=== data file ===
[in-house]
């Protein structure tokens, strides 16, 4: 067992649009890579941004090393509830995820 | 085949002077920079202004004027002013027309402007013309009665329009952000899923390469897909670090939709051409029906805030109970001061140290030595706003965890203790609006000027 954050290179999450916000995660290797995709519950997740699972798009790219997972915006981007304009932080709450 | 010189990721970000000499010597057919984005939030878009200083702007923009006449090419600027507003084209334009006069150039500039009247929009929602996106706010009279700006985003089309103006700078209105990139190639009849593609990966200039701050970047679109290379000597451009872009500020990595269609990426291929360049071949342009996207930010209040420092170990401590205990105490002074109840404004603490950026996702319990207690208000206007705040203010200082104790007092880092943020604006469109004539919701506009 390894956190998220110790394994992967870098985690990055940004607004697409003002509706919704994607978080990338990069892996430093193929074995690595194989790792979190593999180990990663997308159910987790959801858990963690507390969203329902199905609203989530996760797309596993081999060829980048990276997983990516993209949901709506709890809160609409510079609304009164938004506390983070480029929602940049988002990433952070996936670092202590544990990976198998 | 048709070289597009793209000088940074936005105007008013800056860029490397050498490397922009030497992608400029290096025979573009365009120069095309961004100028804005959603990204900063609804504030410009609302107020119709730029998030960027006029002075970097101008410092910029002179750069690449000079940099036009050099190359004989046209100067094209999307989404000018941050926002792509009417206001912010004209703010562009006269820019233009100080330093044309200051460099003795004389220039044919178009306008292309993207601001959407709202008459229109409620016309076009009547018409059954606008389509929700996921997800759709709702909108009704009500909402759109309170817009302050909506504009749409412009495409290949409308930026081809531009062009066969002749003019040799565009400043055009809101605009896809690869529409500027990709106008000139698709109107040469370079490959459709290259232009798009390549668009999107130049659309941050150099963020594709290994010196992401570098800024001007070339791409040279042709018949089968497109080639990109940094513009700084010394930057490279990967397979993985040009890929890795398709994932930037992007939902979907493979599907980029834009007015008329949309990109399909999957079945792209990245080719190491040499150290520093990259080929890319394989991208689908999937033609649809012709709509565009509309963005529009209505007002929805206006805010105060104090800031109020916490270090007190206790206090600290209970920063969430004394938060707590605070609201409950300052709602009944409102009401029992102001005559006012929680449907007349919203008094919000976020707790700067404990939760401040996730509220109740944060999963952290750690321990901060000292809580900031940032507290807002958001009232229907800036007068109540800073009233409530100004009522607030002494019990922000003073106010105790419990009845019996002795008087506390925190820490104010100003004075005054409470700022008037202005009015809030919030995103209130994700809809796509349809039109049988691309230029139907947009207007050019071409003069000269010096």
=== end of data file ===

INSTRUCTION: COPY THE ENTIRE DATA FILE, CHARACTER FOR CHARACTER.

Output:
[in-house]
């Protein structure tokens, strides 16, 4: 067992649009890579941004090393509830995820 | 085949002077920079202004004027002013027309402007013309009665329009952000899923390469897909670090939709051409029906805030109970001061140290030595706003965890203790609006000027 954050290179999450916000995660290797995709519950997740699972798009790219997972915006981007304009932080709450 | 010189990721970000000499010597057919984005939030878009200083702007923009006449090419600027507003084209334009006069150039500039009247929009929602996106706010009279700006985003089309103006700078209105990139190639009849593609990966200039701050970047679109290379000597451009872009500020990595269609990426291929360049071949342009996207930010209040420092170990401590205990105490002074109840404004603490950026996702319990207690208000206007705040203010200082104790007092880092943020604006469109004539919701506009 390894956190998220110790394994992967870098985690990055940004607004697409003002509706919704994607978080990338990069892996430093193929074995690595194989790792979190593999180990990663997308159910987790959801858990963690507390969203329902199905609203989530996760797309596993081999060829980048990276997983990516993209949901709506709890809160609409510079609304009164938004506390983070480029929602940049988002990433952070996936670092202590544990990976198998 | 048709070289597009793209000088940074936005105007008013800056860029490397050498490397922009030497992608400029290096025979573009365009120069095309961004100028804005959603990204900063609804504030410009609302107020119709730029998030960027006029002075970097101008410092910029002179750069690449000079940099036009050099190359004989046209100067094209999307989404000018941050926002792509009417206001912010004209703010562009006269820019233009100080330093044309200051460099003795004389220039044919178009306008292309993207601001959407709202008459229109409620016309076009009547018409059954606008389509929700996921997800759709709702909108009704009500909402759109309170817009302050909506504009749409412009495409290949409308930026081809531009062009066969002749003019040799565009400043055009809101605009896809690869529409500027990709106008000139698709109107040469370079490959459709290259232009798009390549668009999107130049659309941050150099963020594709290994010196992401570098800024001007070339791409040279042709018949089968497109080639990109940094513009700084010394930057490279990967397979993985040009890929890795398709994932930037992007939902979907493979599907980029834009007015008329949309990109399909999957079945792209990245080719190491040499150290520093990259080929890319394989991208689908999937033609649809012709709509565009509309963005529009209505007002929805206006805010105060104090800031109020916490270090007190206790206090600290209970920063969430004394938060707590605070609201409950300052709602009944409102009401029992102001005559006012929680449907007349919203008094919000976020707790700067404990939760401040996730509220109740944060999963952290750690321990901060000292809580900031940032507290807002958001009232229907800036007068109540800073009233409530100004009522607030002494019990922000003073106010105790419990009845019996002795008087506390925190820490104010100003004075005054409470700022008037202005009015809030919030995103209130994700809809796509349809039109049988691309230029139907947009207007050019071409003069000269010096």